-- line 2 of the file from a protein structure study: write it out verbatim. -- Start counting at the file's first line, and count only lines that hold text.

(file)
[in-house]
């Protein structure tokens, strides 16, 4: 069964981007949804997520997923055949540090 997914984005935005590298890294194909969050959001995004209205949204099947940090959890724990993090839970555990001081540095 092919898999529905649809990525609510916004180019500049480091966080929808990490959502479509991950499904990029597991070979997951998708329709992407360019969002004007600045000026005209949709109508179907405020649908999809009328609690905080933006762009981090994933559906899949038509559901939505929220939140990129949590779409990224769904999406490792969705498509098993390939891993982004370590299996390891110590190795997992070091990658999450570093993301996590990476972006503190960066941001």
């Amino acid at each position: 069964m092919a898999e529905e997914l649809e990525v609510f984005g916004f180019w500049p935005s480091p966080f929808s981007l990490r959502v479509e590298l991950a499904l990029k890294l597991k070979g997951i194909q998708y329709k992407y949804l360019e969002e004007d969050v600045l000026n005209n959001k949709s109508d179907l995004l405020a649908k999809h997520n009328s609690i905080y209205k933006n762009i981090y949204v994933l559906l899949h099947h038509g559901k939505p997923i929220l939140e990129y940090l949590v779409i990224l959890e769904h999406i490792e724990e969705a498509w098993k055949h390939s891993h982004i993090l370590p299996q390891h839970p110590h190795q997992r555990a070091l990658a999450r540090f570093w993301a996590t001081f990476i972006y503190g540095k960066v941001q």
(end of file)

């Protein structure tokens, strides 16, 4: 069964981007949804997520997923055949540090 997914984005935005590298890294194909969050959001995004209205949204099947940090959890724990993090839970555990001081540095 092919898999529905649809990525609510916004180019500049480091966080929808990490959502479509991950499904990029597991070979997951998708329709992407360019969002004007600045000026005209949709109508179907405020649908999809009328609690905080933006762009981090994933559906899949038509559901939505929220939140990129949590779409990224769904999406490792969705498509098993390939891993982004370590299996390891110590190795997992070091990658999450570093993301996590990476972006503190960066941001």